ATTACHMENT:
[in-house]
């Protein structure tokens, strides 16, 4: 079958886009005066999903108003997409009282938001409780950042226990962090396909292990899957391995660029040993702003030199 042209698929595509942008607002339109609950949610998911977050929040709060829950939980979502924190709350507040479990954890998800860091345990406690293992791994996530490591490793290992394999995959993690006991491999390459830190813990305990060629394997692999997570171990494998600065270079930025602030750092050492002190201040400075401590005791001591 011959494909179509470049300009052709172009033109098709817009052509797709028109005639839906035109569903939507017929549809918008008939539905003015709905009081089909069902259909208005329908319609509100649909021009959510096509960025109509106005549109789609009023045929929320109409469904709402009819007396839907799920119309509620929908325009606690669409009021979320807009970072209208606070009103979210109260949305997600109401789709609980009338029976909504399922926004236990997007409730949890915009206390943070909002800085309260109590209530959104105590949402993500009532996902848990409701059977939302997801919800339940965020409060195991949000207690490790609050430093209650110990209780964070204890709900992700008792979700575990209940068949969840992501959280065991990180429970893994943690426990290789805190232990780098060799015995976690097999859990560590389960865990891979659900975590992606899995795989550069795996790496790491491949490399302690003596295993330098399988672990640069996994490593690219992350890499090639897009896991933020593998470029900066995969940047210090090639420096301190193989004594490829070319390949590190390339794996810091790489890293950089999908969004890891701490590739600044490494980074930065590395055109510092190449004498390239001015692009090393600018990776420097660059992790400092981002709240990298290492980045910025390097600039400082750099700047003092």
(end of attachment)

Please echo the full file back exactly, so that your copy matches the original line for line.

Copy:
[in-house]
């Protein structure tokens, strides 16, 4: 079958886009005066999903108003997409009282938001409780950042226990962090396909292990899957391995660029040993702003030199 042209698929595509942008607002339109609950949610998911977050929040709060829950939980979502924190709350507040479990954890998800860091345990406690293992791994996530490591490793290992394999995959993690006991491999390459830190813990305990060629394997692999997570171990494998600065270079930025602030750092050492002190201040400075401590005791001591 011959494909179509470049300009052709172009033109098709817009052509797709028109005639839906035109569903939507017929549809918008008939539905003015709905009081089909069902259909208005329908319609509100649909021009959510096509960025109509106005549109789609009023045929929320109409469904709402009819007396839907799920119309509620929908325009606690669409009021979320807009970072209208606070009103979210109260949305997600109401789709609980009338029976909504399922926004236990997007409730949890915009206390943070909002800085309260109590209530959104105590949402993500009532996902848990409701059977939302997801919800339940965020409060195991949000207690490790609050430093209650110990209780964070204890709900992700008792979700575990209940068949969840992501959280065991990180429970893994943690426990290789805190232990780098060799015995976690097999859990560590389960865990891979659900975590992606899995795989550069795996790496790491491949490399302690003596295993330098399988672990640069996994490593690219992350890499090639897009896991933020593998470029900066995969940047210090090639420096301190193989004594490829070319390949590190390339794996810091790489890293950089999908969004890891701490590739600044490494980074930065590395055109510092190449004498390239001015692009090393600018990776420097660059992790400092981002709240990298290492980045910025390097600039400082750099700047003092």